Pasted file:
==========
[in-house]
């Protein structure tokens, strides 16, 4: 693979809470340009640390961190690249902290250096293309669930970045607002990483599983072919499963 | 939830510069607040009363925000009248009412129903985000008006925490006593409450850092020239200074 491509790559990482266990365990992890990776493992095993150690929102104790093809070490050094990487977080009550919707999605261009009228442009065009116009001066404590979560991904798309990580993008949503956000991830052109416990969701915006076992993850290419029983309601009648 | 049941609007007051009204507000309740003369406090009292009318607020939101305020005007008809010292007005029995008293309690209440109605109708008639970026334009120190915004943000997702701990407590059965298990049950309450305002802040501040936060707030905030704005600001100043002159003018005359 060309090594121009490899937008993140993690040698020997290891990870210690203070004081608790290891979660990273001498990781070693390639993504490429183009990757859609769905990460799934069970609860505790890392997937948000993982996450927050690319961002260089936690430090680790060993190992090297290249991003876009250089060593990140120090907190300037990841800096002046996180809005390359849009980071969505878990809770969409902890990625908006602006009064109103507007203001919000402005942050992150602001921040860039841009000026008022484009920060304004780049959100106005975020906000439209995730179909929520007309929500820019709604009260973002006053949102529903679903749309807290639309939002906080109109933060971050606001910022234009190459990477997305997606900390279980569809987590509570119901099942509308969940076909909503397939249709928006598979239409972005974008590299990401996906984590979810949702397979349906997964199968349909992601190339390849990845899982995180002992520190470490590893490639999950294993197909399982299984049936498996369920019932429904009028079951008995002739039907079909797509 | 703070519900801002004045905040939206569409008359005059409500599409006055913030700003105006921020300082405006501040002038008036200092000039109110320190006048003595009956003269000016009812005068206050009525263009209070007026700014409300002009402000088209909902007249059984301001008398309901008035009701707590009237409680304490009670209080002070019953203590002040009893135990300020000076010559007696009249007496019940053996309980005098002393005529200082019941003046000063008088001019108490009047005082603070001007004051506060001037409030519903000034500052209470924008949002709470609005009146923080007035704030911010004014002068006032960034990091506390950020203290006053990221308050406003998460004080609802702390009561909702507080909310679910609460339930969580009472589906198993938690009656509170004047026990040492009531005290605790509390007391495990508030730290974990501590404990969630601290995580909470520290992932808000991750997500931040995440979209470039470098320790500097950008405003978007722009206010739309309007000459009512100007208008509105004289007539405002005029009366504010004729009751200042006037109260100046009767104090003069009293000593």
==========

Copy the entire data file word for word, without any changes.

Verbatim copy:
[in-house]
């Protein structure tokens, strides 16, 4: 693979809470340009640390961190690249902290250096293309669930970045607002990483599983072919499963 | 939830510069607040009363925000009248009412129903985000008006925490006593409450850092020239200074 491509790559990482266990365990992890990776493992095993150690929102104790093809070490050094990487977080009550919707999605261009009228442009065009116009001066404590979560991904798309990580993008949503956000991830052109416990969701915006076992993850290419029983309601009648 | 049941609007007051009204507000309740003369406090009292009318607020939101305020005007008809010292007005029995008293309690209440109605109708008639970026334009120190915004943000997702701990407590059965298990049950309450305002802040501040936060707030905030704005600001100043002159003018005359 060309090594121009490899937008993140993690040698020997290891990870210690203070004081608790290891979660990273001498990781070693390639993504490429183009990757859609769905990460799934069970609860505790890392997937948000993982996450927050690319961002260089936690430090680790060993190992090297290249991003876009250089060593990140120090907190300037990841800096002046996180809005390359849009980071969505878990809770969409902890990625908006602006009064109103507007203001919000402005942050992150602001921040860039841009000026008022484009920060304004780049959100106005975020906000439209995730179909929520007309929500820019709604009260973002006053949102529903679903749309807290639309939002906080109109933060971050606001910022234009190459990477997305997606900390279980569809987590509570119901099942509308969940076909909503397939249709928006598979239409972005974008590299990401996906984590979810949702397979349906997964199968349909992601190339390849990845899982995180002992520190470490590893490639999950294993197909399982299984049936498996369920019932429904009028079951008995002739039907079909797509 | 703070519900801002004045905040939206569409008359005059409500599409006055913030700003105006921020300082405006501040002038008036200092000039109110320190006048003595009956003269000016009812005068206050009525263009209070007026700014409300002009402000088209909902007249059984301001008398309901008035009701707590009237409680304490009670209080002070019953203590002040009893135990300020000076010559007696009249007496019940053996309980005098002393005529200082019941003046000063008088001019108490009047005082603070001007004051506060001037409030519903000034500052209470924008949002709470609005009146923080007035704030911010004014002068006032960034990091506390950020203290006053990221308050406003998460004080609802702390009561909702507080909310679910609460339930969580009472589906198993938690009656509170004047026990040492009531005290605790509390007391495990508030730290974990501590404990969630601290995580909470520290992932808000991750997500931040995440979209470039470098320790500097950008405003978007722009206010739309309007000459009512100007208008509105004289007539405002005029009366504010004729009751200042006037109260100046009767104090003069009293000593």